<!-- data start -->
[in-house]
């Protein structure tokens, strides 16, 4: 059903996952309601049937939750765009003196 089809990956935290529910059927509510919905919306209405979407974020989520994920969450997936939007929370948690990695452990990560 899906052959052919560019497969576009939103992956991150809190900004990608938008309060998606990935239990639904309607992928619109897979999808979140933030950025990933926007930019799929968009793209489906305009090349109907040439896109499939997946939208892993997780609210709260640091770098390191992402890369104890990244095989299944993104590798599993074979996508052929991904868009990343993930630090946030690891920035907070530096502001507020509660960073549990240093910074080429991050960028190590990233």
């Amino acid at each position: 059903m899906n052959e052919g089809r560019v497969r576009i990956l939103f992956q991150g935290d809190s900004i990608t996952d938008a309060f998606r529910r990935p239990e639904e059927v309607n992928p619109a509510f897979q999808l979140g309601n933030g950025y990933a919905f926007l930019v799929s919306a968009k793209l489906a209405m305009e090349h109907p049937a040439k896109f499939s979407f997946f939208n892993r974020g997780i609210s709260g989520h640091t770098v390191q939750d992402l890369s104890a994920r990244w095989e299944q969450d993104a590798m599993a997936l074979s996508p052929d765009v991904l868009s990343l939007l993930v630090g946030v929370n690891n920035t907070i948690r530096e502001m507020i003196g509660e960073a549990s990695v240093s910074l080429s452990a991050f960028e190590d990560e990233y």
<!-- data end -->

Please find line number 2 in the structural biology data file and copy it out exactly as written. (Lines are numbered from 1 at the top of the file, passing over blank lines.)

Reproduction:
């Protein structure tokens, strides 16, 4: 059903996952309601049937939750765009003196 089809990956935290529910059927509510919905919306209405979407974020989520994920969450997936939007929370948690990695452990990560 899906052959052919560019497969576009939103992956991150809190900004990608938008309060998606990935239990639904309607992928619109897979999808979140933030950025990933926007930019799929968009793209489906305009090349109907040439896109499939997946939208892993997780609210709260640091770098390191992402890369104890990244095989299944993104590798599993074979996508052929991904868009990343993930630090946030690891920035907070530096502001507020509660960073549990240093910074080429991050960028190590990233």